Cloud Atlas – An Ambitious Failure. Michelle’s Review!

Cloud Atlas Movie Review

After taking a few years off after their critically panned and under appreciated Speed Racer the Wachowski’s (Andy Wachowski Lana Wachowski) have returned – along with some guy named Tom Tykwer (who directed the terrible The International and a bunch of other foreign films) have one of the most narratively ambitious films of the year Cloud Atlas, based on the popular book by David Mitchell.

Cloud Atlas is one of those “anthology” style films that strings together several disconnected stories that somehow miraculously come together and connects at the end. The primary issue with this brand of storytelling is that usually the writer/director spend a lot of time building up a story and right when it gets  good, cuts to something completely different so it almost always feels like a chore to sit through these anthologies.

Cloud Atlas Movie Review

The Wachowski’s and Tykwer take a different approach and never spend more than five or 10 minutes with each of the six different stories that span space and time.  It makes for a faster pace but all the time and theme jumps sometimes feel jarring. One minute you are following a young English Lawyer’s (Jim Sturgess) perilous journey from America to England, to a story in the far future where a lower class genetically engineered waitress (Doona Bae) becomes a revolutionary. To the comedic story of an near do well author (Jim Broadbent) who tries to escape from an Insane Asylum, to the Silkwood esq 70s cop story of a Journalist (Halle Berry) trying to uncover corporate wrong doing. Soilent Green is people my friend, just saying.

Cloud Atlas Review

The Tom Hanks/Halle Berry far, far future Apocalypto style story is a crushing bore, while the Amadeus story featuring a spoiled, young British Composer (James D’Arcy) who matches wit and talent with his would be mentor (Played by Tom Hanks) fall a bit short. While there are a lot of stories to keep track of, all of the actors brought their A-Games in each of their various roles. Tom Hanks does an adequate job here but he is overshadowed by both Halle Berry’s various incarnations and Jim Broadbent who does Oscar caliber work.  For the most part, this movie features large cast of “likable” but “forgettable” characters.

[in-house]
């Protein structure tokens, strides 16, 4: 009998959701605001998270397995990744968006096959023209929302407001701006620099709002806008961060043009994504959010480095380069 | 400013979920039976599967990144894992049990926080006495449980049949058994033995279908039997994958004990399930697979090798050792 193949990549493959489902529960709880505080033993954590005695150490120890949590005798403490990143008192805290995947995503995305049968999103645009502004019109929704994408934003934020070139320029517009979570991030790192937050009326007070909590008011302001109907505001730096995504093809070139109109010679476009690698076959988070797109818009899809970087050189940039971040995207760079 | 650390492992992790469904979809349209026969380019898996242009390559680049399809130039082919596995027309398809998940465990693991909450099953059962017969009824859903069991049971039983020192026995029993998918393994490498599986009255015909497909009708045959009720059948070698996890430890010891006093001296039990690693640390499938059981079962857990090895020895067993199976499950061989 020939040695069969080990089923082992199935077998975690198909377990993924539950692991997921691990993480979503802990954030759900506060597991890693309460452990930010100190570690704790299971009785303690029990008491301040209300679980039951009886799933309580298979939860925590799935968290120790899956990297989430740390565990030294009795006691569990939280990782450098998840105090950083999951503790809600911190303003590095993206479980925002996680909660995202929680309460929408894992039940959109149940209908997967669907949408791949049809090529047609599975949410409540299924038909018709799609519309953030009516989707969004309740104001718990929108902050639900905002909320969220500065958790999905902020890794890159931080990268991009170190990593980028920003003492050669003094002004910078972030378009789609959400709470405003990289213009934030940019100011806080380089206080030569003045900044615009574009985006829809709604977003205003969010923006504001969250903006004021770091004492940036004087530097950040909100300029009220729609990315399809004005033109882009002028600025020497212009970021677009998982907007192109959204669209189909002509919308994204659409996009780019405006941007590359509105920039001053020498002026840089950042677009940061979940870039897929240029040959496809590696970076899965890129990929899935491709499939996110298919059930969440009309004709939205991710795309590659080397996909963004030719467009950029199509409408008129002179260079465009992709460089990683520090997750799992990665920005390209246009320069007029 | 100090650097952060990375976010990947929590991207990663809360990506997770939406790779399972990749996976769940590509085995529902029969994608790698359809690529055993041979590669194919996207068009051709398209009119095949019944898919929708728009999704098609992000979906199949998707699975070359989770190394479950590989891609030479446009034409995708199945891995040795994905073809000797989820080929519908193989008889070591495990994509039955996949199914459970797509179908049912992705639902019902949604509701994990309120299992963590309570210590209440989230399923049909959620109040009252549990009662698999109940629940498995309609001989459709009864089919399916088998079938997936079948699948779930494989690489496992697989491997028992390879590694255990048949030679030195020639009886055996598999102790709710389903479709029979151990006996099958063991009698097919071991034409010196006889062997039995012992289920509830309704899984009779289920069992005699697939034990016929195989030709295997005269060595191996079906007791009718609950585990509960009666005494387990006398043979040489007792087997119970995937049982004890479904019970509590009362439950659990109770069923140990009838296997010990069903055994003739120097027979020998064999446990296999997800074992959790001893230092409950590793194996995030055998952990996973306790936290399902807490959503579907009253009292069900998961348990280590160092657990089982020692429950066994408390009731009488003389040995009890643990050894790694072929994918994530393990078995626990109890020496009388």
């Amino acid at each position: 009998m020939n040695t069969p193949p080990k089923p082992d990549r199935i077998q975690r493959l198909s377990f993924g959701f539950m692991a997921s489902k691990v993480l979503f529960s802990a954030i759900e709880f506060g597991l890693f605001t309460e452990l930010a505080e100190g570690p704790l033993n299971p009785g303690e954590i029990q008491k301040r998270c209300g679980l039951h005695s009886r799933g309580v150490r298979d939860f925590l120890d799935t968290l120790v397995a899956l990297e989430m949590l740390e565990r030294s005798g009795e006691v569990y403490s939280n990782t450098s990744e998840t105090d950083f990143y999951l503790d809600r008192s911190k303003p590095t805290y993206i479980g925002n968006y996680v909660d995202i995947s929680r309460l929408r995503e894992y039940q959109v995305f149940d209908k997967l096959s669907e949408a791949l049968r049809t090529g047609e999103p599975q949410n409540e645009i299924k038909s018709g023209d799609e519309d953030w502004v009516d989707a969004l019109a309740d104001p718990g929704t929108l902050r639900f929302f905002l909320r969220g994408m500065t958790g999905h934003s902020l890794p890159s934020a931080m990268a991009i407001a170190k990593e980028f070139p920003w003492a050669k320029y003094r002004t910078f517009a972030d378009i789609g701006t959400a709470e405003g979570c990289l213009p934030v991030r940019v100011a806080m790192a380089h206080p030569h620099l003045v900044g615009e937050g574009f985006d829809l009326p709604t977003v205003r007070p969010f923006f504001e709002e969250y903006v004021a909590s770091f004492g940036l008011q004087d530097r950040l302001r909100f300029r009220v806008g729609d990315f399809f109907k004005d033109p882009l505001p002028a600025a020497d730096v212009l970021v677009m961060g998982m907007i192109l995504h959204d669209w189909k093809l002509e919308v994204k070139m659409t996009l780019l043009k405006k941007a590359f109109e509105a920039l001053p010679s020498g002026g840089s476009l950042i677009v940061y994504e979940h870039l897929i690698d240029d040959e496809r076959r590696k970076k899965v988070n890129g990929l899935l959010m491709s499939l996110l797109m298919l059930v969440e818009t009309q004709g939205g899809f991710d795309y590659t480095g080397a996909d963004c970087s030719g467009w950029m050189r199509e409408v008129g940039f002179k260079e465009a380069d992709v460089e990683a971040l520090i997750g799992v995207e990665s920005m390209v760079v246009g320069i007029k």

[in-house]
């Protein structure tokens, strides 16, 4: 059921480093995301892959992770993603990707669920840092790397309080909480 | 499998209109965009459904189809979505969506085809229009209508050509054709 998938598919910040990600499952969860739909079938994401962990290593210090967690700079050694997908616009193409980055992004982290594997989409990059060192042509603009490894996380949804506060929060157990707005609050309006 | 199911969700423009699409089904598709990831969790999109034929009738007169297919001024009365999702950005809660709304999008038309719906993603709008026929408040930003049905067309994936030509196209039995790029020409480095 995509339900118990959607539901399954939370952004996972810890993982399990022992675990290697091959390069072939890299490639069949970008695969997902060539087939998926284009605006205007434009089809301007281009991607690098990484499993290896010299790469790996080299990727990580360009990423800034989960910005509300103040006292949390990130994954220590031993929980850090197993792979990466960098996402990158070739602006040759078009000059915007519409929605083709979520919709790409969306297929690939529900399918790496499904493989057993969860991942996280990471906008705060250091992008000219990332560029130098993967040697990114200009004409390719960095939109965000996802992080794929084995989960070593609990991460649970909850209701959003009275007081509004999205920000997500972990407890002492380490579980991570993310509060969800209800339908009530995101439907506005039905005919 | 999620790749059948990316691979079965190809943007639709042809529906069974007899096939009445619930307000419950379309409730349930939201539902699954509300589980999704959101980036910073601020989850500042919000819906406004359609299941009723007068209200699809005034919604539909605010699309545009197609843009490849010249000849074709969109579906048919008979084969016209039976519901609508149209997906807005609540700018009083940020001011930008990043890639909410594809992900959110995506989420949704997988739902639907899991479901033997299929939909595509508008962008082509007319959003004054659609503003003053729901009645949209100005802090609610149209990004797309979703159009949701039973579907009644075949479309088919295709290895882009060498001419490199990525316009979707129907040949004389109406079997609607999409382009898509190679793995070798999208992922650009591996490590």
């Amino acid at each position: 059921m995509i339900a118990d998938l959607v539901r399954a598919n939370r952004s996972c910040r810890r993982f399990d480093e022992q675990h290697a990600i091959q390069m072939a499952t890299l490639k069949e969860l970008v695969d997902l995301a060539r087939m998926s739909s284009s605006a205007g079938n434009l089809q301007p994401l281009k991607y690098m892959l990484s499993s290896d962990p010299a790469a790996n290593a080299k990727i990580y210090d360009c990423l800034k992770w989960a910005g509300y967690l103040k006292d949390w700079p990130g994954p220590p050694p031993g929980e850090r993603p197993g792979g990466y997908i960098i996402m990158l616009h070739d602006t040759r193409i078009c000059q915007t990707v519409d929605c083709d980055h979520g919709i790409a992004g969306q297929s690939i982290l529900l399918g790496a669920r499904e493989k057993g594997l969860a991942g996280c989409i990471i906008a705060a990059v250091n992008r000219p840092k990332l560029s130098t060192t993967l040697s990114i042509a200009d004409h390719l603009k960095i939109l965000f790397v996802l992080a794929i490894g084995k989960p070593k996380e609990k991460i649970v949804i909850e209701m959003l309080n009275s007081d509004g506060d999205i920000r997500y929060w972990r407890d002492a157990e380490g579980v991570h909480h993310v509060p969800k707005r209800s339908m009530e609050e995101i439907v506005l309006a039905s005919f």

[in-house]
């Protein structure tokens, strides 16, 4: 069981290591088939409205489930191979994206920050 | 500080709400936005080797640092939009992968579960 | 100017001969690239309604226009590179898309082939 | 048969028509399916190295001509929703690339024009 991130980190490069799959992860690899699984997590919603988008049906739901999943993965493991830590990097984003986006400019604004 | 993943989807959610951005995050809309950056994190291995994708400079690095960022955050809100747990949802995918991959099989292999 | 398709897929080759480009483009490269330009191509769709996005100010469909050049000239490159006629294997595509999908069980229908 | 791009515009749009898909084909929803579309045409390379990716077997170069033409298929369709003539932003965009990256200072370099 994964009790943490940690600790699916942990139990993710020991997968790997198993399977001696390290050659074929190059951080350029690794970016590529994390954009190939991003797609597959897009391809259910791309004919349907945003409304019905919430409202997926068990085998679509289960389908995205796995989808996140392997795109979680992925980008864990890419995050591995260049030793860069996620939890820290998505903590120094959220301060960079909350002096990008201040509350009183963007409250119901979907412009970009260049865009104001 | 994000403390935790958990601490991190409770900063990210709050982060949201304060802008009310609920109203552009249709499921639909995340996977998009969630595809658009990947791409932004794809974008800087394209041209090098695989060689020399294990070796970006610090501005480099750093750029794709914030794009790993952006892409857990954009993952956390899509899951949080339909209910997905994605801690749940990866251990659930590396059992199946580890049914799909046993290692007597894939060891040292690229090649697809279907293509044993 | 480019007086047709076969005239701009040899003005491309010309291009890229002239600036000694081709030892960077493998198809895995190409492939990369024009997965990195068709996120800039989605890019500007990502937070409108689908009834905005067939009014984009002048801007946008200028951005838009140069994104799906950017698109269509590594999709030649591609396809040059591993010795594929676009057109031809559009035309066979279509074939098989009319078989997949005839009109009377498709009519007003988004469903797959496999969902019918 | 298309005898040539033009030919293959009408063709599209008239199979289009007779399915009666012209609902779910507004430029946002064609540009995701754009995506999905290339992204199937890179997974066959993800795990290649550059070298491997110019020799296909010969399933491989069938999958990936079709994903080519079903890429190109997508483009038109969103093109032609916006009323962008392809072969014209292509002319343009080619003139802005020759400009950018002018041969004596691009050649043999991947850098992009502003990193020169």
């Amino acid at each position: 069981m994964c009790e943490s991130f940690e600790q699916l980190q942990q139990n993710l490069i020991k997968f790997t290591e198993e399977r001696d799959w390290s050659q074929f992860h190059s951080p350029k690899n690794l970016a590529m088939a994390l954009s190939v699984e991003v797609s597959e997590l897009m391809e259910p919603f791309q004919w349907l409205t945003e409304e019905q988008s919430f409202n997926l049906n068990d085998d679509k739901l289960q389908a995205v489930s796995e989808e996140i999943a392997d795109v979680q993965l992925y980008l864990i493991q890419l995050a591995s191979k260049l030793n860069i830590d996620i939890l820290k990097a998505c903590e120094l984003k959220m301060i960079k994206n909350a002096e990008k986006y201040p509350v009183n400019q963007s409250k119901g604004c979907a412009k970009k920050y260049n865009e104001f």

Cloud Atlas is not as preachy as one expects from the Ws. Its themes of loving one another and taking responsibility for each others lives throughout the ages, is surprisingly, radically, toned down and actually makes a semblance of sense. Not at all like the Pop Philosophy used in the Matrix that was just ponderous, PONDEROUS man!

Cloud Atlas Review

From a directorial standpoint the movie looks competent but it doesn’t contain the drug induced visuals of Speed Racer or the scope and scale of the Matrix films.  It seems like the Wachowski’s are actively trying to reign in all of their over the top tendencies to focus this movie squarely on the acting and story they are trying to tell. There are obvious reasons why this story and its themes are probably truly personal to them. You know they most likely had discussions on whether to use bullet time during the breach sequence.

Many will come away from this movie feeling inspired and thinking this movie is “deeper” than it really is.  Others will spend a good two hours (of its three hr runtime) wondering what the heck is this movie about. It doesn’t come together until the last hour and by then its almost too late. The movie would have benefited from some serious trimming.  It falls far short of being the sweeping epic it wants to be, but you do have to admire effort.

One thought on “Cloud Atlas – An Ambitious Failure. Michelle’s Review!”

  1. I’m one of those people who came away from Cloud Atlas thinking that it’s “deeper” than it apparently is. However, it’s difficult to take such opinion seriously when the author of that sentence doesn’t seem cognizant that Tom Tykwer, far from being just a director of “a bunch of foreign films”, directed the terrific “Run, Lola, Run” or that the “would-be (musical) mentor (Vyvyan Ayrs) is, in fact, played by Jim Broadbent. One gets the feeling that you might have gotten more out of the film had you payed closer attention to it. Don’t be a film critic if you’re going to be ignorant of the films you’re reviewing.

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